Small Angle Shades (Euplexia lucipara)

Status: Common throughout the UK.

'Well-folded, Light-bearer'
(Eu = good/well + plexia = from plexus, folded or interwoven: Latin, lucipara = from luciparens, light-bearing: Latin)

Like its larger relative (the Angle Shades), this species has creased forewings and hair-tufts which add to its dead leaf disguise.

Up close, this is a very attractive moth: the forewings are striated with shades of gold and toffee-brown, flushed with salmon-pink on the trailing edges and they have a prominent 'angled' central bar of rich mahoganey brown. There is an oily violaceous sheen on the orbicular stigmata and the tufts of hair on thorax and abdomen.

The bright gold reniform stigmata inspired the species name 'lucipara' (light-bearing) and this moth is known in France as 'la luisante' - 'the shining'.

Small Angle Shades Euplexia lucipara

Small Angle Shades Euplexia lucipara

Small Angle Shades Euplexia lucipara

Small Angle Shades Euplexia lucipara

Small Angle Shades Euplexia luciparaFlight Period: One generation: June to July.

Foodplants: A wide range of herbaceous & woody plants (especially Bracken and other ferns).

Ochsenheimeria urella

Status: Fairly widespread throughout the UK.

'Ochsenheimer, Little-burner (?)'

(Ochsenheimeria = Ochsenheimer, urella = from uro, to burn or dry up: Latin, possibly from the damage the larvae do to grasses?).

This tiny micro moth is a day-flier and active mostly in the morning.

The antennae have a rough, shaggy appearance due to the presence of elongated scales. Profuse tufts of bristles cover the head and there are a few raised scales on the forewings.

The genus Ochsenheimeria is named in honour of the german lepidopterist Ferdinand Ochsenheimer (1767–1822) who wrote Die Schmetterlinge von Europa (The Lepidoptera of Europe) and was an actor by profession.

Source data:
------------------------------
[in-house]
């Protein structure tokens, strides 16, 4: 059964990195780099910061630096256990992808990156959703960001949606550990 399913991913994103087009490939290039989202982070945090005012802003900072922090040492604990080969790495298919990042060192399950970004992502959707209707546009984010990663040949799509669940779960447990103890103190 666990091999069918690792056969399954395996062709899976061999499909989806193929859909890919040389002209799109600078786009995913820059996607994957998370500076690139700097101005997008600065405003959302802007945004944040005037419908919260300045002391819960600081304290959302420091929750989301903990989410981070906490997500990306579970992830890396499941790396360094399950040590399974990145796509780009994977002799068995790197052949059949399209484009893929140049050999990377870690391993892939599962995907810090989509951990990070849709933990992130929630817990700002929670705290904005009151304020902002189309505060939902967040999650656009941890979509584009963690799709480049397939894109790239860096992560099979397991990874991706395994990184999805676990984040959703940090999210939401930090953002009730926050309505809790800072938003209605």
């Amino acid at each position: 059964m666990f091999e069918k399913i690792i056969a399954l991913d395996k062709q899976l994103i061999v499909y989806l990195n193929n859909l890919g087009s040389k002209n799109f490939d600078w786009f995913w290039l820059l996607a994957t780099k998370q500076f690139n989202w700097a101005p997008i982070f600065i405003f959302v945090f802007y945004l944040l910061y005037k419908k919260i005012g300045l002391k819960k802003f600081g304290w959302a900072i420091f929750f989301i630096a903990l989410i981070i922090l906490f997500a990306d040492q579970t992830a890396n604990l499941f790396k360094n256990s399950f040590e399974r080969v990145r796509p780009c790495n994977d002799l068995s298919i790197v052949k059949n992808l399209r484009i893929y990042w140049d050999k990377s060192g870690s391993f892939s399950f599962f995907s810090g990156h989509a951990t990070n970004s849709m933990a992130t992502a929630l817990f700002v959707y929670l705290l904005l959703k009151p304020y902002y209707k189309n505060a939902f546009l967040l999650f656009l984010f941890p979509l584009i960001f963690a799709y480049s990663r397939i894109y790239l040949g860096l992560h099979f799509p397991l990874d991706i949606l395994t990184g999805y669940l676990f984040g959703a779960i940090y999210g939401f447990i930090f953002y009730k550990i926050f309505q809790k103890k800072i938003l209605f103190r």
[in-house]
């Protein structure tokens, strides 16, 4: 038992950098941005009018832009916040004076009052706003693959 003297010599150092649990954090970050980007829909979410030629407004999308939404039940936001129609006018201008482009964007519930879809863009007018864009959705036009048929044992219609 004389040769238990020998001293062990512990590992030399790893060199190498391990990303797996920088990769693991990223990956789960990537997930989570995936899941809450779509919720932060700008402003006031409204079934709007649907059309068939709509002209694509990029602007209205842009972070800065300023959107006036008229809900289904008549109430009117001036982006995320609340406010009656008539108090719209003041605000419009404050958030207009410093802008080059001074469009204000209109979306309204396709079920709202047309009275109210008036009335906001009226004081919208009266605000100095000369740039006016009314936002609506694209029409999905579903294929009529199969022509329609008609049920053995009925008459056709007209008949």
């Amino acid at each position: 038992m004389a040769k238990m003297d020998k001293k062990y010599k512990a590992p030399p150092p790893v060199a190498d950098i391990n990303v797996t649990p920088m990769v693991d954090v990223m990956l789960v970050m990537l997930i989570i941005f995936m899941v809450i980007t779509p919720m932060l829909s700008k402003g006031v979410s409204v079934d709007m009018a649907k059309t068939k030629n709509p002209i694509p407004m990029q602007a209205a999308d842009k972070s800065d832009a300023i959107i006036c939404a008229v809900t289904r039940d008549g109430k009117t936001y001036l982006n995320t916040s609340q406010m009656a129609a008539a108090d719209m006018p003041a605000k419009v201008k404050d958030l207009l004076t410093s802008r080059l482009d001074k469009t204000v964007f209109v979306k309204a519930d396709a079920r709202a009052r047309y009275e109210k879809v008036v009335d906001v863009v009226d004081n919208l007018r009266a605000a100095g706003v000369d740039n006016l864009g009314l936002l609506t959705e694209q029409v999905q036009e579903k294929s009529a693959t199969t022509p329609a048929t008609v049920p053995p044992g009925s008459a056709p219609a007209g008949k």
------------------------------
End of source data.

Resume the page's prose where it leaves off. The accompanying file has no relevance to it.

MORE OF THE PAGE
Detailed information about the morphology & life cycle of Ochsenheimeria can be found here (PDF file):

Review of Ochsenheimeriidae and the Introduction of the Cereal Stem Moth Ochsenheimeria vacculella into the United States (Lepidoptera: Tineoidea). Donald R. Davis (1975), Smithsonian Contributions to Zoology: Number 192.

Ochsenheimeria urella Specimen collected from the Test marsh (NS480747)

Flight Period: One generation: July to August.

Foodplants: Larvae mine the leaves and stems of grasses, including couch grass (Agropyron) and brome (Bromus).

July Highflyer (Hydriomena furcata)

Status: Common throughout the UK.

'Monthly Urn, Fork-like'

(Hydrio from hudria = water jar/urn + mena = month: Greek, furcata = fork-like: Latin)

An extremely variable moth which is often green with varying degrees of black marbling, but can also be brown with black marbling, completely melanic or marbled with faded greenish-brown tones.

Like the other 'highflyer' moths, the July Highflyer has forewings that are distinctly shouldered at the base and the wing shape is described in the genus name as urn-like.

July Highflyer Hydriomena furcata

Typical green form

July Highflyer Hydriomena furcata

Melanistic blackish-brown form

Flight Period: One generation: from July to August in Southern Britain, from late July to early October in Northern Scotland.

Foodplants: A variety of trees & plants including Hazel, sallows, Creeping Willow and Bilberry.

Coxcomb Prominent (Ptilodon capucina)

Status: Common throughout the UK.

'Feather-toothed, Capuchin friar'

(Ptilo = feather + don = tooth: Greek, capucina = Capuchin friar, aka the Order of Friars Minor Capuchin).